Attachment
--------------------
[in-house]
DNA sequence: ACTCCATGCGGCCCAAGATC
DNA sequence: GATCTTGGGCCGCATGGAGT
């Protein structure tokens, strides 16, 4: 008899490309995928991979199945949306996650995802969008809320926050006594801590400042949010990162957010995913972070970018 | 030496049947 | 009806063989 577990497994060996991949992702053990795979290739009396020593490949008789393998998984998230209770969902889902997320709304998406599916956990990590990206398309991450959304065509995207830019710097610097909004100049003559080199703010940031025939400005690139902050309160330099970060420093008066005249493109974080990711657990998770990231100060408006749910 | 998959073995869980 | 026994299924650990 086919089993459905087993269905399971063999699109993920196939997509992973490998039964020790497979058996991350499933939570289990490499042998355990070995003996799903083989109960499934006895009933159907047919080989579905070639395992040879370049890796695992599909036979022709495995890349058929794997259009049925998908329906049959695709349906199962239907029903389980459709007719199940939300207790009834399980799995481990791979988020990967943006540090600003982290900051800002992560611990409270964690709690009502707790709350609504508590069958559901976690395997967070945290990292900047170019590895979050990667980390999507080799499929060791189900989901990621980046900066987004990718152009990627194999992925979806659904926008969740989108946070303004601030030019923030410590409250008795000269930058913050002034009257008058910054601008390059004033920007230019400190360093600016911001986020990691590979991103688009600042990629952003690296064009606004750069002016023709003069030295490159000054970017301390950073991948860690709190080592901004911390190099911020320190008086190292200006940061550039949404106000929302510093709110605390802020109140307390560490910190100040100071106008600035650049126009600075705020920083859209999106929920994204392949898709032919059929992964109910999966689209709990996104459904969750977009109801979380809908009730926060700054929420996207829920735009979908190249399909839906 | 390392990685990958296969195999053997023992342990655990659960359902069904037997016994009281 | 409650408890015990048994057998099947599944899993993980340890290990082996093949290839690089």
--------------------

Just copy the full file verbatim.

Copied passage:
[in-house]
DNA sequence: ACTCCATGCGGCCCAAGATC
DNA sequence: GATCTTGGGCCGCATGGAGT
């Protein structure tokens, strides 16, 4: 008899490309995928991979199945949306996650995802969008809320926050006594801590400042949010990162957010995913972070970018 | 030496049947 | 009806063989 577990497994060996991949992702053990795979290739009396020593490949008789393998998984998230209770969902889902997320709304998406599916956990990590990206398309991450959304065509995207830019710097610097909004100049003559080199703010940031025939400005690139902050309160330099970060420093008066005249493109974080990711657990998770990231100060408006749910 | 998959073995869980 | 026994299924650990 086919089993459905087993269905399971063999699109993920196939997509992973490998039964020790497979058996991350499933939570289990490499042998355990070995003996799903083989109960499934006895009933159907047919080989579905070639395992040879370049890796695992599909036979022709495995890349058929794997259009049925998908329906049959695709349906199962239907029903389980459709007719199940939300207790009834399980799995481990791979988020990967943006540090600003982290900051800002992560611990409270964690709690009502707790709350609504508590069958559901976690395997967070945290990292900047170019590895979050990667980390999507080799499929060791189900989901990621980046900066987004990718152009990627194999992925979806659904926008969740989108946070303004601030030019923030410590409250008795000269930058913050002034009257008058910054601008390059004033920007230019400190360093600016911001986020990691590979991103688009600042990629952003690296064009606004750069002016023709003069030295490159000054970017301390950073991948860690709190080592901004911390190099911020320190008086190292200006940061550039949404106000929302510093709110605390802020109140307390560490910190100040100071106008600035650049126009600075705020920083859209999106929920994204392949898709032919059929992964109910999966689209709990996104459904969750977009109801979380809908009730926060700054929420996207829920735009979908190249399909839906 | 390392990685990958296969195999053997023992342990655990659960359902069904037997016994009281 | 409650408890015990048994057998099947599944899993993980340890290990082996093949290839690089």